How much do you know about our feathered friends known as parrots? Here are ten interesting facts about these incredible creatures:
There are over 350 different species of parrots. There are 393 species recognized in the order “Psittaciformes” (although sadly some are now extinct). While macaws are probably one of the most widely recognized families, this highly diverse order has an array of birds in just about every size and color. Check out the video below that highlights some of the families of birds known as parrots:
Some parrots can live to be over 80 years old. According to the Guinness Book of World Records, the oldest parrot is Cookie, a Major Mitchell’s cockatoo, who was 82 years old when he passed away in 2016. However, there is another bird who is “unofficially” even older — Poncho, a celebrity green-winged macaw who is over 90 years old.
Many parrots can imitate sounds and even learn to talk. Some species are recognized for their exceptional ability to learn words and mimic sounds around them clearly, such as the African grey, some Amazon species, and even the tiny budgie. Many other parrot species can learn to talk as well, although their voices might not be as clear. However, there are many factors that contribute to a bird learning how to talk, and even in a species well-known for talking, not every individual will decide to learn words.
Parrots are some of the smartest animals. More than just learning a few tricks, these birds have been shown to be capable of complex thought processes. The best documented example testing avian intelligence is Dr. Pepperberg’s work with African Grey parrots. Her parrot Alex understood ideas like “same” and “different,” the concept of zero, colors, numbers, and shapes, putting him on par with a child about 5 years old.
In most parrot species, males and females look the same. While some bird species, like peacocks, are known for their striking visual differences between them (known as sexual dimorphism), in parrots, most males and females look alike. The only way to accurately determine sex is with a blood test. A notable exception to this rule is the eclectus — males are green, while females are red.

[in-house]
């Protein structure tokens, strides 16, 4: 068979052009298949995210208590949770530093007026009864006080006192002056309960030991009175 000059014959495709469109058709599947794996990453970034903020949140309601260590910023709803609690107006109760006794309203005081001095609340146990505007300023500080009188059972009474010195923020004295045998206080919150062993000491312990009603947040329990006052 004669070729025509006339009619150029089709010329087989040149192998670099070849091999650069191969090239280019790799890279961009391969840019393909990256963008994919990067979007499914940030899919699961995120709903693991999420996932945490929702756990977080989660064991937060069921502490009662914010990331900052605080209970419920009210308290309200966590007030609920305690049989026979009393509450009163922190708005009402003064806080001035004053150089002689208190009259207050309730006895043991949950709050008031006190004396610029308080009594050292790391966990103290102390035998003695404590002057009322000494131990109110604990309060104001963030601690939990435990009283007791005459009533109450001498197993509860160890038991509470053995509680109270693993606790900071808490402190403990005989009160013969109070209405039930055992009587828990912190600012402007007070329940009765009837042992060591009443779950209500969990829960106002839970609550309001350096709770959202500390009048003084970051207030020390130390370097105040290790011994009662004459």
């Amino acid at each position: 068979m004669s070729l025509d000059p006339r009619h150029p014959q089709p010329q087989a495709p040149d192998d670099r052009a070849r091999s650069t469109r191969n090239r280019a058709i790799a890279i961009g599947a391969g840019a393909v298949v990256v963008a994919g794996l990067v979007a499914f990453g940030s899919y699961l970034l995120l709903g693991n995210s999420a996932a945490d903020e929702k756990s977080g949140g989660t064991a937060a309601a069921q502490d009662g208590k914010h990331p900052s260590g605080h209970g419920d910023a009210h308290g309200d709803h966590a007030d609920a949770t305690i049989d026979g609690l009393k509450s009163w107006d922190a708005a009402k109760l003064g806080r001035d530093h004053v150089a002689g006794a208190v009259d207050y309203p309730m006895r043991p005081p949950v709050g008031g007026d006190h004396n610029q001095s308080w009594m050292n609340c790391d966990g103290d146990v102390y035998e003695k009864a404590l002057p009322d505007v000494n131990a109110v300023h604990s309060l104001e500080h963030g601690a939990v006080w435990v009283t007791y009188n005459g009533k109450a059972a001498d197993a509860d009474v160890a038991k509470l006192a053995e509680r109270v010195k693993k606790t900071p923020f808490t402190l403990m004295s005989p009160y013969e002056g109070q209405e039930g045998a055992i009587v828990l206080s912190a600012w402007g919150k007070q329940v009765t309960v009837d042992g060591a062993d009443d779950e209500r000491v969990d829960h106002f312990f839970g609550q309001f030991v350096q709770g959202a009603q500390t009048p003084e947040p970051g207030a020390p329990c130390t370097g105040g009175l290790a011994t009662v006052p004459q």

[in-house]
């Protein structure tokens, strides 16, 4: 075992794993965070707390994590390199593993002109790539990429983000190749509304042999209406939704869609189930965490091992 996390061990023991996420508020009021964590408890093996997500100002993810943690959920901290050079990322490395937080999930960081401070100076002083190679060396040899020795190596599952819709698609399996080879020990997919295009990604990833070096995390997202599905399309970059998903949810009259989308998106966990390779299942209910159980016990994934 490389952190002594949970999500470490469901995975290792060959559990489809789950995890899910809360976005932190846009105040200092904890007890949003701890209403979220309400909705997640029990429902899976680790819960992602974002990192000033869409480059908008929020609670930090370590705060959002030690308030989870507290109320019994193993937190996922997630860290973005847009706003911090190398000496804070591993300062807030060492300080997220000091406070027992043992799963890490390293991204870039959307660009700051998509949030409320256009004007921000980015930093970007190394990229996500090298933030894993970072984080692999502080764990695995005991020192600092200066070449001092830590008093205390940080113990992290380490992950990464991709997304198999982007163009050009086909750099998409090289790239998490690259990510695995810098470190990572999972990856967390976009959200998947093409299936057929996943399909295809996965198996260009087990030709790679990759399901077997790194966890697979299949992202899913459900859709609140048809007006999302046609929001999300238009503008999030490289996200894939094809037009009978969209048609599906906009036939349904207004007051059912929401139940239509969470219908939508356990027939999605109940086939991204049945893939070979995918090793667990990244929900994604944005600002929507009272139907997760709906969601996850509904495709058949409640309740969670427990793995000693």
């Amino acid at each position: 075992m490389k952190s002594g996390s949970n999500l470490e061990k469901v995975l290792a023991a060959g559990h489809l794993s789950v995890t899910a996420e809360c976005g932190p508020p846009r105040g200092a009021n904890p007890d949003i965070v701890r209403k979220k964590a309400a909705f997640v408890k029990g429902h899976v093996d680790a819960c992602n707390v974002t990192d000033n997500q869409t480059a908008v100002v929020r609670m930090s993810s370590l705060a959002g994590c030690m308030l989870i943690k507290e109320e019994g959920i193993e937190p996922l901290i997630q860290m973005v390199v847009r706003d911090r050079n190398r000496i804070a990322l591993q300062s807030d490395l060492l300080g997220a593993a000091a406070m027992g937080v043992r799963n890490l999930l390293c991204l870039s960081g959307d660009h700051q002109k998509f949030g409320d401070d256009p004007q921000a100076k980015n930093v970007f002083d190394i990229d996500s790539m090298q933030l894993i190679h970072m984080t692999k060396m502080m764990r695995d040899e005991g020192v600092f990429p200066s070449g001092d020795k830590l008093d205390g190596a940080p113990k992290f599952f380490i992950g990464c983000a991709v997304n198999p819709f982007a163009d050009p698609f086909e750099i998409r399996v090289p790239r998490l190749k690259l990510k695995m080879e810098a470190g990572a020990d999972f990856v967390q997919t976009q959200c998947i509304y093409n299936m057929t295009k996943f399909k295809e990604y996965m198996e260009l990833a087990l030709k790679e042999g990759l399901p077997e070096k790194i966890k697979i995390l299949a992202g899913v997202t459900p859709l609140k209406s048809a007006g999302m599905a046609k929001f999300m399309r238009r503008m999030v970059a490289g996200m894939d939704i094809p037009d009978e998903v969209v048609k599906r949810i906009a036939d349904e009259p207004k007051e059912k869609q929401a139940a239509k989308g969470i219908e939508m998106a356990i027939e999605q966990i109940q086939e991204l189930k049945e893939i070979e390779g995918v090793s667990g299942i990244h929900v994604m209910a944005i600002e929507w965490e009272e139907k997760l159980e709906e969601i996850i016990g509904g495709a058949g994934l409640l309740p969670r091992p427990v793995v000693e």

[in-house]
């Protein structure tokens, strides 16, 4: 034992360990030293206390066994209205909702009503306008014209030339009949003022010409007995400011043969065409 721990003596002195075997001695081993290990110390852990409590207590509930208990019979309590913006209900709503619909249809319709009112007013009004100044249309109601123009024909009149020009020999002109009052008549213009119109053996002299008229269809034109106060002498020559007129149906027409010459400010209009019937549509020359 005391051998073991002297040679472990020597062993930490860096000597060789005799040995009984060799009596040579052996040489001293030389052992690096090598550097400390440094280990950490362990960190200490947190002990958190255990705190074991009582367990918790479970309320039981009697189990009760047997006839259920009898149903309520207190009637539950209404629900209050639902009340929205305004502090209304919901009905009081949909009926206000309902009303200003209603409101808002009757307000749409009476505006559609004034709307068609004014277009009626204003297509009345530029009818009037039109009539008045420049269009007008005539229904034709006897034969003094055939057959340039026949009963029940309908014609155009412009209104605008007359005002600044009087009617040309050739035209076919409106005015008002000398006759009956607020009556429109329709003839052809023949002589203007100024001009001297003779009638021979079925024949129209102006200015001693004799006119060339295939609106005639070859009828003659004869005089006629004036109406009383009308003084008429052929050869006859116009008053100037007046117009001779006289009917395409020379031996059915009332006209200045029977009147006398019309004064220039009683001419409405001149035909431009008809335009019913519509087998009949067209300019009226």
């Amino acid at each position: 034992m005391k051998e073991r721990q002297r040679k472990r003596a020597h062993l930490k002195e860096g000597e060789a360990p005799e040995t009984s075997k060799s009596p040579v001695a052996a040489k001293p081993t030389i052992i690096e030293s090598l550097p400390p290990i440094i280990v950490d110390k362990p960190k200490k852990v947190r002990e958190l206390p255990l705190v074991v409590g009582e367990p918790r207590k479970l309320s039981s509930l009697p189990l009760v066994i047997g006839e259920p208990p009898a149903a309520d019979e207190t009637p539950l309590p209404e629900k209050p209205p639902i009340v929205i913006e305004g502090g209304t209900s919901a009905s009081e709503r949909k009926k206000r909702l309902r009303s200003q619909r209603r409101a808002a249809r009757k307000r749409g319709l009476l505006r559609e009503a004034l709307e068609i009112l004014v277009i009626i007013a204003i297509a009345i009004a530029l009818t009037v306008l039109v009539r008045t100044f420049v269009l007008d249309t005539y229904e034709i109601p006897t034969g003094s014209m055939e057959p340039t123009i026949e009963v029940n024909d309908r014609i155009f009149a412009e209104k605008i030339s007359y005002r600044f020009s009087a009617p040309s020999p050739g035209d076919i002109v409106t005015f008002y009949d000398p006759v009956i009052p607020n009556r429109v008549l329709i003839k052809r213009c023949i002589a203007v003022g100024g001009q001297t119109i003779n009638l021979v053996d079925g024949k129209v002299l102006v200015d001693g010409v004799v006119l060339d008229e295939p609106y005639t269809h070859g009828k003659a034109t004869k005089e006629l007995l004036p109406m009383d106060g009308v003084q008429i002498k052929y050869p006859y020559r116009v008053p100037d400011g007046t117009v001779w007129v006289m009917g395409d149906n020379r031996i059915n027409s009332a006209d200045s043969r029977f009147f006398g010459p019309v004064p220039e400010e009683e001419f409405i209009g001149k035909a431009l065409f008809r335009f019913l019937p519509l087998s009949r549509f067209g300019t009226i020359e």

Most parrots mate for life. Parrots are generally monogamous, and will have one mate for life. For companion parrots, sometimes that “mate” is their favorite person, and can sometimes become “one person birds” who don’t want to be handled by other family members.
Parrots have very powerful beaks. A large macaw may be able to exert as much as 500-700 psi, giving them the power to break open the toughest nuts to crack, like Brazil nuts. However, these larger birds also tend to be very docile, and they very rarely will exert this much force even when they feel threatened.
Parrots are the only birds that bring their feet to their beaks to eat. While some birds can hold their food in their feet, parrots are the only ones capable of using their feet to bring their food to their beak, much like humans and primates use their hands.
Parrots have been kept as pets for thousands of years. Since ancient times, parrots have been companions to people all over the world, from South America to India to Egypt and even China.
Parrots are not domesticated animals. Even a bird that was raised in captivity is still a “wild” bird. Domestication can take hundreds of years, and parrots have only been bred for a few decades. For this reason, parrots are not the ideal pet for every family.
Our staff loves parrots and other exotic birds — feel free to reach out at any time with questions, or to ask about the birds we currently have for sale. This entry was posted